The famous Mitsubishi A6M, popularly
known as the 'Zero', was the first carrierborne
fighter in the world capable
of outperforming any contemporary
land-based fighter it was likely to confront.
Because of inept Allied intelligence
it was able to achieve immediate
air superiority over the East Indies
and South East Asia from the day Japan
entered the war. Designed under the
leadership of Jiro Honkoshi in 1937 as a
replacement for the neat but obsolescent
A5M, the prototype A6M1 was
first flown on 1 April 1939 with a 582kW Mitsubishi Zuisei 13 radial;
production A6M2 fighters with
two wing-mounted 20mm guns and
two nose-mounted 7.7mm guns were fitted with the 708kW Nakajima Sakae 12 radial, and
it was with this version that the
Japanese navy escorted the raiding
force sent against Pearl Harbor, and
gained air superiority over Malaya, the
Philippines and Burma. In the spring of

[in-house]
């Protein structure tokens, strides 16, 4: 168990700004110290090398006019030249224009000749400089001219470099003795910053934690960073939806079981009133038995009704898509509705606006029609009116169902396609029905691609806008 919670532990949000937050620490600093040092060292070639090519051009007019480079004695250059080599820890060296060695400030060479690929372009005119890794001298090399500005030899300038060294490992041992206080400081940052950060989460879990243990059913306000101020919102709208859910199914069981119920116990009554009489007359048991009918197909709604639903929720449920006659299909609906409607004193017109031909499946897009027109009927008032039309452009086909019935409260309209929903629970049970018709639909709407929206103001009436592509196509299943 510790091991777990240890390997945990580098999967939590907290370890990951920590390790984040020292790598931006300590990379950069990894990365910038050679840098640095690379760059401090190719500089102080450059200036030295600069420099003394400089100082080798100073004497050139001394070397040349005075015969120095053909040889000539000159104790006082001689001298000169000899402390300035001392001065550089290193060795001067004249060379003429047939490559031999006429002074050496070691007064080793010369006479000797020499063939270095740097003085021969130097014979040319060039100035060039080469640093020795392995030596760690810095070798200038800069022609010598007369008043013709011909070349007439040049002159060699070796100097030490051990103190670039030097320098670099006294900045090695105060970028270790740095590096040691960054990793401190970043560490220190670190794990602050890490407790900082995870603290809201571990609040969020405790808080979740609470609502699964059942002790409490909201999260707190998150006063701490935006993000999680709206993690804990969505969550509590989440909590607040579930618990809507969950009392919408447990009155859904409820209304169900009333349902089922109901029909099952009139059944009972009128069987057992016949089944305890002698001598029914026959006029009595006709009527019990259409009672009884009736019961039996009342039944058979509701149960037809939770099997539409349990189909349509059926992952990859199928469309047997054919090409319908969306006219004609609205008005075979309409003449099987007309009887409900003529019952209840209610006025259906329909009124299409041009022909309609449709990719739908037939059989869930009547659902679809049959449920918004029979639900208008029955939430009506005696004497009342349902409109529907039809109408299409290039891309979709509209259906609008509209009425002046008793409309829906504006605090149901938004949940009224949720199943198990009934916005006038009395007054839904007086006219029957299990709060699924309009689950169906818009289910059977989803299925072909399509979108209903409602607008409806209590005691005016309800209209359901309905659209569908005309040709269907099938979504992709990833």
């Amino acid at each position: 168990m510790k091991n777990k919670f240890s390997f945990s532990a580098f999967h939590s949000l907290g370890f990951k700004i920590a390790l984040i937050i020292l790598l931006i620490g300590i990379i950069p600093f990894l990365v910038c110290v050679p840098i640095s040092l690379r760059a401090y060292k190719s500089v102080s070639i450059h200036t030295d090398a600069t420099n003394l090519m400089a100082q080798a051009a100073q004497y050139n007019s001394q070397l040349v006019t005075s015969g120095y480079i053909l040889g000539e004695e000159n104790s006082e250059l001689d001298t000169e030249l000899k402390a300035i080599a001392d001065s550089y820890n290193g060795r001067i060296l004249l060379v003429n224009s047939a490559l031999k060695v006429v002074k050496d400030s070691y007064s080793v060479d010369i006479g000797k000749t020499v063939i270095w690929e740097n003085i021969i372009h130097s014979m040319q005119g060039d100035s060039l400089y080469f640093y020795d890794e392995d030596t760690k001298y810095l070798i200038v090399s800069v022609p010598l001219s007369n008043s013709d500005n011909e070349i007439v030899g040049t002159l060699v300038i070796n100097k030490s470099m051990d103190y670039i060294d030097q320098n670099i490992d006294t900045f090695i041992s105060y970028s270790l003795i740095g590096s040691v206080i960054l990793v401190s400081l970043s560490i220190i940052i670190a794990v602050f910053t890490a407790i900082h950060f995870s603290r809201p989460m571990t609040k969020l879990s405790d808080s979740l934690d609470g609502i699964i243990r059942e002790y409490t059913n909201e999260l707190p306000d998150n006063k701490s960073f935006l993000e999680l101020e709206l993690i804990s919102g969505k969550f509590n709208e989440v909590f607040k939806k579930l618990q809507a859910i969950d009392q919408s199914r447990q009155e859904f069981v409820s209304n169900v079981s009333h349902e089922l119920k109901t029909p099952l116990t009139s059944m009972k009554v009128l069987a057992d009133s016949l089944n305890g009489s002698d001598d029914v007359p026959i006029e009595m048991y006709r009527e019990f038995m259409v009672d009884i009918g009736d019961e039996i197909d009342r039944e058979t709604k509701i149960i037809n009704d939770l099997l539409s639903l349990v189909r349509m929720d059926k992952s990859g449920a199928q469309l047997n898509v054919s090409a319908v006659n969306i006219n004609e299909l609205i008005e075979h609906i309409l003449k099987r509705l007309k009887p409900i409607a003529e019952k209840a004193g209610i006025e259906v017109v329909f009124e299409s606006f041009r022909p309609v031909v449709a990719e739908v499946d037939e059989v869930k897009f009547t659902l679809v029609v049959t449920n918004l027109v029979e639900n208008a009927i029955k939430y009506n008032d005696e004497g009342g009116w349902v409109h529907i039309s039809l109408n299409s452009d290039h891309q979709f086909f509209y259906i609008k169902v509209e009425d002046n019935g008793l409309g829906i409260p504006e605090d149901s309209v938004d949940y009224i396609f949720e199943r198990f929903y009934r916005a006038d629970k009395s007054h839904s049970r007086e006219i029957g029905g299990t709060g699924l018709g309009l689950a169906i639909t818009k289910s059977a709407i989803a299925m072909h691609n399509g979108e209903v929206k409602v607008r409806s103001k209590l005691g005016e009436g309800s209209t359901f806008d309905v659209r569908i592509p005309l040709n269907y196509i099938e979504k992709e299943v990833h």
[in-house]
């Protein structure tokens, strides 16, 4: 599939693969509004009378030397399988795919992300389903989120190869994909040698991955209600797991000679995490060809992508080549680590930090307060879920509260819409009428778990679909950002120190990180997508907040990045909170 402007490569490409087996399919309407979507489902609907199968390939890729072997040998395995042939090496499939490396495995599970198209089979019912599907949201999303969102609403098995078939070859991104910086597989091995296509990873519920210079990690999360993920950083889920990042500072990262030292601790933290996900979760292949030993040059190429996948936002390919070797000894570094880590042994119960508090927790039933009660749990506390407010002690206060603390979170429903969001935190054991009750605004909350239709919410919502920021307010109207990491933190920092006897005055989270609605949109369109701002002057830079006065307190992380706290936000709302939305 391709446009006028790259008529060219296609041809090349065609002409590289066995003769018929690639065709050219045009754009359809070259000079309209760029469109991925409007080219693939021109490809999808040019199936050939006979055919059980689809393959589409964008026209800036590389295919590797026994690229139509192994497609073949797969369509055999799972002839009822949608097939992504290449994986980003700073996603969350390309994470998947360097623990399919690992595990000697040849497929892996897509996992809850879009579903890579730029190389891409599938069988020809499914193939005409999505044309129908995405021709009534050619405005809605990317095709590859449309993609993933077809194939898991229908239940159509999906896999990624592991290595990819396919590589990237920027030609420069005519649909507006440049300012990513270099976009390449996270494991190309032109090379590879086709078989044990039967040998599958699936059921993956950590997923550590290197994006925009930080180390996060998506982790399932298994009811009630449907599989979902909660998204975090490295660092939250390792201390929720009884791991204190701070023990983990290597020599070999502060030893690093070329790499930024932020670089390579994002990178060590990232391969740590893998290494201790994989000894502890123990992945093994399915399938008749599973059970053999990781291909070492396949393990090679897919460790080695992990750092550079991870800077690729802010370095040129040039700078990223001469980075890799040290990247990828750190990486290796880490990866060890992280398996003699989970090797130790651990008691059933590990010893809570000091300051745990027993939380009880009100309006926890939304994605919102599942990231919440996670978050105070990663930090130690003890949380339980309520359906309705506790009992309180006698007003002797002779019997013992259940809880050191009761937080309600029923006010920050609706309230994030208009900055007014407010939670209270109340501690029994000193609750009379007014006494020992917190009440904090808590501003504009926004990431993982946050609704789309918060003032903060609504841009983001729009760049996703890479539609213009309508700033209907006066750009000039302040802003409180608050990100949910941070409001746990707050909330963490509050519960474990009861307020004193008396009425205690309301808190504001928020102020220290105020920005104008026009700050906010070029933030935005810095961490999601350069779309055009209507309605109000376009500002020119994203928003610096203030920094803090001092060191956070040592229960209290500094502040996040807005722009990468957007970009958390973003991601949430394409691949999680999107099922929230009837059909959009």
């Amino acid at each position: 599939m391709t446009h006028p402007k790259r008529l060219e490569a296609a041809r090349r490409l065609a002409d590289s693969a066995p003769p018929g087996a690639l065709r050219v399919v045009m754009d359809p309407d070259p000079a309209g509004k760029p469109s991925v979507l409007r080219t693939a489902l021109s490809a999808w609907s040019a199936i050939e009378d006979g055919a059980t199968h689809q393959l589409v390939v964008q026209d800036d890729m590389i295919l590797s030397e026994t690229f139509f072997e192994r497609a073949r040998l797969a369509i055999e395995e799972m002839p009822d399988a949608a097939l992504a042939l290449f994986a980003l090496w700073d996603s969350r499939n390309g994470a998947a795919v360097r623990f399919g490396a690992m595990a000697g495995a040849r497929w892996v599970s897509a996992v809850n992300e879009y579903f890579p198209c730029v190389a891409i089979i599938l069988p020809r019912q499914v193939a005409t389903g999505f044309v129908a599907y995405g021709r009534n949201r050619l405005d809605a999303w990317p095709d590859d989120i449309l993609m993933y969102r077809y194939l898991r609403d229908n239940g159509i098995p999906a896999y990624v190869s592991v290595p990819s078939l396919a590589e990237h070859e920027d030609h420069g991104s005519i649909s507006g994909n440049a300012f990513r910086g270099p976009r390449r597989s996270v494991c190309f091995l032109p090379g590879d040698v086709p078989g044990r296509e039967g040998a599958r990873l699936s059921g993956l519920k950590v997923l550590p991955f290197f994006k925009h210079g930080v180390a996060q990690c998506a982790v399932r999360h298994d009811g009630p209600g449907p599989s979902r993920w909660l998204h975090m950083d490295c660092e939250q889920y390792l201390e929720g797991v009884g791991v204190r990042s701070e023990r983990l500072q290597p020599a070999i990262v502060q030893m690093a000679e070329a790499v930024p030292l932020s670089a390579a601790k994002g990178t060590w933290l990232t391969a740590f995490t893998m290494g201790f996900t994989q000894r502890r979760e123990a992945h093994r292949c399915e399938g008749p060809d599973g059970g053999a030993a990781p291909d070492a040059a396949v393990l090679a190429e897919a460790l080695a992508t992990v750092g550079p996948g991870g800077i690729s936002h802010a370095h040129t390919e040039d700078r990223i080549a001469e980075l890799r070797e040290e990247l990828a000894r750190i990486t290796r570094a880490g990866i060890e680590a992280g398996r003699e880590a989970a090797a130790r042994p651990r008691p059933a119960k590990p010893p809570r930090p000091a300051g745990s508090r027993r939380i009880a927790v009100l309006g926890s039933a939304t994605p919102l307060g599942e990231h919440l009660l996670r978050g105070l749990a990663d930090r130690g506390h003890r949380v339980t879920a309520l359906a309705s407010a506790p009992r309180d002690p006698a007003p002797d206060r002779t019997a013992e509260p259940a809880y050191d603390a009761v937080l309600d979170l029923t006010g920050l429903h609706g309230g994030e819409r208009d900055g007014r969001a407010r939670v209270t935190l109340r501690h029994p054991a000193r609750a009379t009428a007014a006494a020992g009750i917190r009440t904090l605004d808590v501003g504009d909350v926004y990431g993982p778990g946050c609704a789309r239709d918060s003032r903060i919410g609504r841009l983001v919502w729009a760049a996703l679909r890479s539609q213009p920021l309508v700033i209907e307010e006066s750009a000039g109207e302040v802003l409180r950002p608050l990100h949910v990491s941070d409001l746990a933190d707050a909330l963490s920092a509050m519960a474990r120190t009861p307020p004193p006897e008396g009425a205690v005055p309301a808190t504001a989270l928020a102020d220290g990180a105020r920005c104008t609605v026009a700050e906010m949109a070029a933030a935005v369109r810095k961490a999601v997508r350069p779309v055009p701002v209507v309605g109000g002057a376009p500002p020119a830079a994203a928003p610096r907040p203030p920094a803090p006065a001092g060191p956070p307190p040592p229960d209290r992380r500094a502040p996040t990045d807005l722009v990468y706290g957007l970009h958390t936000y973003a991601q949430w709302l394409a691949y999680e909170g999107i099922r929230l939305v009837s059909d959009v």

1942 the A6M3 with two-stage supercharged
Sakae 21 entered service, later
aircraft having their folding wing
tips removed. The Battle of Midway
represented the Zero's combat zenith;
thereafter the agile Japanese fighter
found itself ever more outclassed by
the American F6F Hellcat and P-38
Lightning. To counter the new American
fighters the A6M5 was rushed to
front-line units; this version, with Sakae
21 engine and improved exhaust system,
possessed a top speed of 565km/h, more A6M5s (and subvariants)
being produced than any
other Japanese aircraft. It was five
A6M5s of the Shikishima kamikaze unit
that sank the carrier St Lo and damaged
three others on 25 October 1944.
Other versions were the A6M6 with
water-methanol boosted Sakae 31 engine
and the A6M7 fighter/dive-bomber.
Total production of all A6Ms
was 10,937. (The reporting name'Zeke'
was given to the A6M, and 'Rufe' to a
float version, the A6M2-N.)
| ENGINE||1 x Nakajima NK1F "Sakae 12", 705kW|
| Take-off weight||2410-2796 kg||5313 - 6164 lb|
| Empty weight||1680 kg||3704 lb|
| Wingspan||12.0 m||39 ft 4 in|
| Length||9.06 m||30 ft 9 in|
| Height||3.05 m||10 ft 0 in|
| Wing area||22.44 m2||241.54 sq ft|
| Max. speed||525 km/h||326 mph|
| Cruise speed||330 km/h||205 mph|
| Ceiling||10000 m||32800 ft|